This marble bust, that is about eight times life-size, is of Sir Joseph Paxton MP who, to quote the plaque on the front of the plinth, was the "creator of The Crystal Palace which stood near this site from 1854 - 1936". The sculptor was W F Woodington who created this piece in 1869.
The Crystal Palace building was initially constructed in Hyde Park in central London to house an exhibition in 1851 that was entitled "The Great Exhibition of the Works and Industry of All Nations". The exhibition ran from May to October 1851.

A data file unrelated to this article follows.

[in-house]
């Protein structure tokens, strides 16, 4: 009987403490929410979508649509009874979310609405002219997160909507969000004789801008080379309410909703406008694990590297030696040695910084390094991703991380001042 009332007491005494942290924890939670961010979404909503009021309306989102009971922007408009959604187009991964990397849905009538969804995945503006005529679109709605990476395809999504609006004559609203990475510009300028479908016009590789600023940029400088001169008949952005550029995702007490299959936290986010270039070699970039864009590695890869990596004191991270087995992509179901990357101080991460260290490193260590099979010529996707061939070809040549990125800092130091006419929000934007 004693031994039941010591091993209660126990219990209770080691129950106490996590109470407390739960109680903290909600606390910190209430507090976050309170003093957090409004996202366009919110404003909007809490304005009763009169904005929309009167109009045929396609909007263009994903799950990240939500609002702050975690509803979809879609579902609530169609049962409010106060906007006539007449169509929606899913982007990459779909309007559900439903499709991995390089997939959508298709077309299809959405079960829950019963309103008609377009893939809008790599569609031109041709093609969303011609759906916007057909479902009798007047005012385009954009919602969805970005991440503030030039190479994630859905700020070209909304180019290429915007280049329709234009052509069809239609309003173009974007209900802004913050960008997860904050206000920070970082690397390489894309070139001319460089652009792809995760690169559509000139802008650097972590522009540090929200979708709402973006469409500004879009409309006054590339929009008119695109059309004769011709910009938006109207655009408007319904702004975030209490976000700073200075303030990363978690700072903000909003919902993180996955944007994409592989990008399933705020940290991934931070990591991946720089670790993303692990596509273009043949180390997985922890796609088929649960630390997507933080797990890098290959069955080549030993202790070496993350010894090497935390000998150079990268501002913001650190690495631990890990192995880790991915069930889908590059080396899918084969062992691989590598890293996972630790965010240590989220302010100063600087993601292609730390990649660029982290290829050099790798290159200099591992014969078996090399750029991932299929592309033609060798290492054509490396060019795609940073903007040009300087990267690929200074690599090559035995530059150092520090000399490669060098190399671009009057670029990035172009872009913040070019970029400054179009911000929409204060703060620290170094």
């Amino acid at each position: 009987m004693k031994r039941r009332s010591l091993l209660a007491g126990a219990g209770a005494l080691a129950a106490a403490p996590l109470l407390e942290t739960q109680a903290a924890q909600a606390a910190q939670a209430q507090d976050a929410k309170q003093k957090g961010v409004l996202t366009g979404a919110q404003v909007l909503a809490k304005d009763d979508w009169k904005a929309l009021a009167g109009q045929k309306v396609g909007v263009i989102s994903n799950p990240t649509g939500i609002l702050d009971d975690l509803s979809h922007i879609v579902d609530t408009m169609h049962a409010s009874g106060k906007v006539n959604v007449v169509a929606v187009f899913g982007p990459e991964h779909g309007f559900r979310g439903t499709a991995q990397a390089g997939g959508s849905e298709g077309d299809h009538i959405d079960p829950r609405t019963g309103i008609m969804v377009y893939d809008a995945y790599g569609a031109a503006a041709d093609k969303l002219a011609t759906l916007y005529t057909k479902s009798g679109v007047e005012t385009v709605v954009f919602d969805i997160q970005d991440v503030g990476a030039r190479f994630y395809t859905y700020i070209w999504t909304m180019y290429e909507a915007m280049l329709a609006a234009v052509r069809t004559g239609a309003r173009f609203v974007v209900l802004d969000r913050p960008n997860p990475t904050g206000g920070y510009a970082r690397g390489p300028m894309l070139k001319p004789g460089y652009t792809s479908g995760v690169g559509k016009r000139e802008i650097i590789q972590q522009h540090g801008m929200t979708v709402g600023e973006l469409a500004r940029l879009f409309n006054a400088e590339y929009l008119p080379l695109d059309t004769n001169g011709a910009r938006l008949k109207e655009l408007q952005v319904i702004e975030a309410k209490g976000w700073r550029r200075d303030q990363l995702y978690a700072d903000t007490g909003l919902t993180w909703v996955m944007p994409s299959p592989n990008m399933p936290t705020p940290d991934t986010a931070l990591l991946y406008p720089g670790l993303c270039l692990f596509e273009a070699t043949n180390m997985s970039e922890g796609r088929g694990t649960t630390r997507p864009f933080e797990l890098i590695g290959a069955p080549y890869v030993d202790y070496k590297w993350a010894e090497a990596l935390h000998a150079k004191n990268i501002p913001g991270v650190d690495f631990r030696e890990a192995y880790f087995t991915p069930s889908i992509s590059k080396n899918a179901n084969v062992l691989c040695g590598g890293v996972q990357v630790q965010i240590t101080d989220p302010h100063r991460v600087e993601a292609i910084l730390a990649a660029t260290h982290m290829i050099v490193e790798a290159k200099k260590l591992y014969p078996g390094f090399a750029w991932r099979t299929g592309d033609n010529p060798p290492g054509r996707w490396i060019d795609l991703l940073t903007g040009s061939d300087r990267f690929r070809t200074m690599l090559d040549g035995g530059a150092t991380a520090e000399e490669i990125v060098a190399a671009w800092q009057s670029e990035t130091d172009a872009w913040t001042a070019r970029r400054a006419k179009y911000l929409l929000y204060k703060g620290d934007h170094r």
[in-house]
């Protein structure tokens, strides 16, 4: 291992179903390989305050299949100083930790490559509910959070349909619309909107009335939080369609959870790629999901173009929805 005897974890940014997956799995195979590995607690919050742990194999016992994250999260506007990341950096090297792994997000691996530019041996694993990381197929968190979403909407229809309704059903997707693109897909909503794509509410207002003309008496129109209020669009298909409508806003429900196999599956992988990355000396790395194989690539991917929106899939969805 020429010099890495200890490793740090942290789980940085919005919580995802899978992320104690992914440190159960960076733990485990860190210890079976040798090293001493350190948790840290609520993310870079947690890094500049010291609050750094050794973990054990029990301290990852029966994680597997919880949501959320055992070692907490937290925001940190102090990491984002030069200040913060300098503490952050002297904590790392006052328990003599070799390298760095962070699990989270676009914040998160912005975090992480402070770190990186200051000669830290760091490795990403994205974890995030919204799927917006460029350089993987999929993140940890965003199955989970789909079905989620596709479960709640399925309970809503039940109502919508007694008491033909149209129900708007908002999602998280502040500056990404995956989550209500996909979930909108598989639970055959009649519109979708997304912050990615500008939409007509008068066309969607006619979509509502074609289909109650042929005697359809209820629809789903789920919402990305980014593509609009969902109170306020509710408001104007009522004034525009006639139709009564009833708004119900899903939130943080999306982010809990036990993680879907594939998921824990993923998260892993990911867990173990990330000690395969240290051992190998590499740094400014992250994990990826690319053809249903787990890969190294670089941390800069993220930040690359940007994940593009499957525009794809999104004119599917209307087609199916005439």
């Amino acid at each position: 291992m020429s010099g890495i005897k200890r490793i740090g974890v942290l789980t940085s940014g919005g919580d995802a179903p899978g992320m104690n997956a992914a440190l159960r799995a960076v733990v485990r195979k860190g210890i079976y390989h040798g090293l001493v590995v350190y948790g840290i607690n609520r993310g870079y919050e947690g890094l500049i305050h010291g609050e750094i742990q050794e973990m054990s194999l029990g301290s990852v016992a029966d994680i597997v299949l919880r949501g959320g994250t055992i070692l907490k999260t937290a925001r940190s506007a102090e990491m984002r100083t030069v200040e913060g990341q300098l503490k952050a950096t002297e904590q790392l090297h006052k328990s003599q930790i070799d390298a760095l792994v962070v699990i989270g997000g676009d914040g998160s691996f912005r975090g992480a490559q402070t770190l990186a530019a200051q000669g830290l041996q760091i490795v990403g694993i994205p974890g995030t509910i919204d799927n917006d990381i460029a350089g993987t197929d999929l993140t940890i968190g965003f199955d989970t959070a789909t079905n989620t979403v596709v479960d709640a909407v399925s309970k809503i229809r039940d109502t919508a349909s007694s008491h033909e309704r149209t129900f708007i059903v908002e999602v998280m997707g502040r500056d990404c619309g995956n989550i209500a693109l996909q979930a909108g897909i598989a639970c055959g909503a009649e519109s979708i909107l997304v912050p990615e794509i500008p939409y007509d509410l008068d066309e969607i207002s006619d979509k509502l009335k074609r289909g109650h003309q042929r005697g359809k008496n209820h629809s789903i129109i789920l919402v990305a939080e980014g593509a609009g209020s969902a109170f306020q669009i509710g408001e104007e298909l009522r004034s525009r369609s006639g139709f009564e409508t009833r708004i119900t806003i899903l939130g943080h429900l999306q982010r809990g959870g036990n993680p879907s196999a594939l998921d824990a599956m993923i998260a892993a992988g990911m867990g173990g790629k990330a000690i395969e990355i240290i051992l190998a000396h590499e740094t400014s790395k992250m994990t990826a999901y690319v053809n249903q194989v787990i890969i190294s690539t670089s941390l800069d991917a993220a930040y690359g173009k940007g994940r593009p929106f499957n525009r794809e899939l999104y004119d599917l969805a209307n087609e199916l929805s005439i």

It had been agreed that the building, now known as The Crystal Palace, would be removed from Hyde Park when the exhibition ended. This happened and The Crystal Palace was opened by Queen Victoria in 1854.
The Crystal Palace was destroyed by a fire towards the end of 1936 and all that now remain are the foundations and some statues.
The bust of Paxton was commissioned to mark the 20th anniversary of the Palace and to commemorate Paxton, the architect. This was also moved a short distance in 1981 and rotated through 180° so that Paxton is now looking away from the site of the Palace.